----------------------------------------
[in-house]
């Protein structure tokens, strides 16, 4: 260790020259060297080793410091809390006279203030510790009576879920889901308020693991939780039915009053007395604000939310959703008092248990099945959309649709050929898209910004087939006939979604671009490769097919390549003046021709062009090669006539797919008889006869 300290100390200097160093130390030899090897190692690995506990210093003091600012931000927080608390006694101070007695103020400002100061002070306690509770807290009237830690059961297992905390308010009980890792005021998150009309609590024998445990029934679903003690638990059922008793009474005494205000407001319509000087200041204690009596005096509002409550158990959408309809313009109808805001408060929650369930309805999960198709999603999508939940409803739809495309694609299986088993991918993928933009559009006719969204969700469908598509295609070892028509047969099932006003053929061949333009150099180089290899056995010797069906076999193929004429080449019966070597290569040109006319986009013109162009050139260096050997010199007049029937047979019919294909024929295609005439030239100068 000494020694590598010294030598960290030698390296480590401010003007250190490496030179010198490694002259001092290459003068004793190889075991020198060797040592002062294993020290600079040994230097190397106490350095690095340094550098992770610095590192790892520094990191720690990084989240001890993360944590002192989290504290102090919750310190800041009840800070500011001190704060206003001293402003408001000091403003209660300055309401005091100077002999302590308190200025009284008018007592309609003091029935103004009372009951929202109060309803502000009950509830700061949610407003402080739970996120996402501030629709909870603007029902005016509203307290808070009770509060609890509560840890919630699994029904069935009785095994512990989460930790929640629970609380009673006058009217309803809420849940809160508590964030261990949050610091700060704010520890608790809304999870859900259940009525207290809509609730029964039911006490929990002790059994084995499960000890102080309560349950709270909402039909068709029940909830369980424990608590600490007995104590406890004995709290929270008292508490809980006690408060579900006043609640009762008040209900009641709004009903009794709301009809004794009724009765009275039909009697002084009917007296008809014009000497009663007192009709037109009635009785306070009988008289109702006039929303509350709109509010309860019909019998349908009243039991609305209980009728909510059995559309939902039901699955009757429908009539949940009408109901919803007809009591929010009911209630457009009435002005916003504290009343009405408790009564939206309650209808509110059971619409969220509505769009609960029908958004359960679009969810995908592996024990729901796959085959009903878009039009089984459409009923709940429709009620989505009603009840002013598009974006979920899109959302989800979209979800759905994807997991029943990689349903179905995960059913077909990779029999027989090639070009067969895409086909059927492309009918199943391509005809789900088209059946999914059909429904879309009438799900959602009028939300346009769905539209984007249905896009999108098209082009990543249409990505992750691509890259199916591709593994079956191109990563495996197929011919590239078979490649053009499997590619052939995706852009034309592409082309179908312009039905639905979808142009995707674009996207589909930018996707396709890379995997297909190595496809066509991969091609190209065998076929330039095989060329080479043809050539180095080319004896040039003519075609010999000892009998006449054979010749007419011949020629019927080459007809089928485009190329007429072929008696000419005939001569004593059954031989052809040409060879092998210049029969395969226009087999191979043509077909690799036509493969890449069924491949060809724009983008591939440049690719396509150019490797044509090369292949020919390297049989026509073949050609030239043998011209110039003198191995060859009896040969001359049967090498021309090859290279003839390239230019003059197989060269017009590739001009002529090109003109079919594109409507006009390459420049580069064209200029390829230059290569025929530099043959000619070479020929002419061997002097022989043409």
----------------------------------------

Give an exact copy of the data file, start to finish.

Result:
[in-house]
């Protein structure tokens, strides 16, 4: 260790020259060297080793410091809390006279203030510790009576879920889901308020693991939780039915009053007395604000939310959703008092248990099945959309649709050929898209910004087939006939979604671009490769097919390549003046021709062009090669006539797919008889006869 300290100390200097160093130390030899090897190692690995506990210093003091600012931000927080608390006694101070007695103020400002100061002070306690509770807290009237830690059961297992905390308010009980890792005021998150009309609590024998445990029934679903003690638990059922008793009474005494205000407001319509000087200041204690009596005096509002409550158990959408309809313009109808805001408060929650369930309805999960198709999603999508939940409803739809495309694609299986088993991918993928933009559009006719969204969700469908598509295609070892028509047969099932006003053929061949333009150099180089290899056995010797069906076999193929004429080449019966070597290569040109006319986009013109162009050139260096050997010199007049029937047979019919294909024929295609005439030239100068 000494020694590598010294030598960290030698390296480590401010003007250190490496030179010198490694002259001092290459003068004793190889075991020198060797040592002062294993020290600079040994230097190397106490350095690095340094550098992770610095590192790892520094990191720690990084989240001890993360944590002192989290504290102090919750310190800041009840800070500011001190704060206003001293402003408001000091403003209660300055309401005091100077002999302590308190200025009284008018007592309609003091029935103004009372009951929202109060309803502000009950509830700061949610407003402080739970996120996402501030629709909870603007029902005016509203307290808070009770509060609890509560840890919630699994029904069935009785095994512990989460930790929640629970609380009673006058009217309803809420849940809160508590964030261990949050610091700060704010520890608790809304999870859900259940009525207290809509609730029964039911006490929990002790059994084995499960000890102080309560349950709270909402039909068709029940909830369980424990608590600490007995104590406890004995709290929270008292508490809980006690408060579900006043609640009762008040209900009641709004009903009794709301009809004794009724009765009275039909009697002084009917007296008809014009000497009663007192009709037109009635009785306070009988008289109702006039929303509350709109509010309860019909019998349908009243039991609305209980009728909510059995559309939902039901699955009757429908009539949940009408109901919803007809009591929010009911209630457009009435002005916003504290009343009405408790009564939206309650209808509110059971619409969220509505769009609960029908958004359960679009969810995908592996024990729901796959085959009903878009039009089984459409009923709940429709009620989505009603009840002013598009974006979920899109959302989800979209979800759905994807997991029943990689349903179905995960059913077909990779029999027989090639070009067969895409086909059927492309009918199943391509005809789900088209059946999914059909429904879309009438799900959602009028939300346009769905539209984007249905896009999108098209082009990543249409990505992750691509890259199916591709593994079956191109990563495996197929011919590239078979490649053009499997590619052939995706852009034309592409082309179908312009039905639905979808142009995707674009996207589909930018996707396709890379995997297909190595496809066509991969091609190209065998076929330039095989060329080479043809050539180095080319004896040039003519075609010999000892009998006449054979010749007419011949020629019927080459007809089928485009190329007429072929008696000419005939001569004593059954031989052809040409060879092998210049029969395969226009087999191979043509077909690799036509493969890449069924491949060809724009983008591939440049690719396509150019490797044509090369292949020919390297049989026509073949050609030239043998011209110039003198191995060859009896040969001359049967090498021309090859290279003839390239230019003059197989060269017009590739001009002529090109003109079919594109409507006009390459420049580069064209200029390829230059290569025929530099043959000619070479020929002419061997002097022989043409």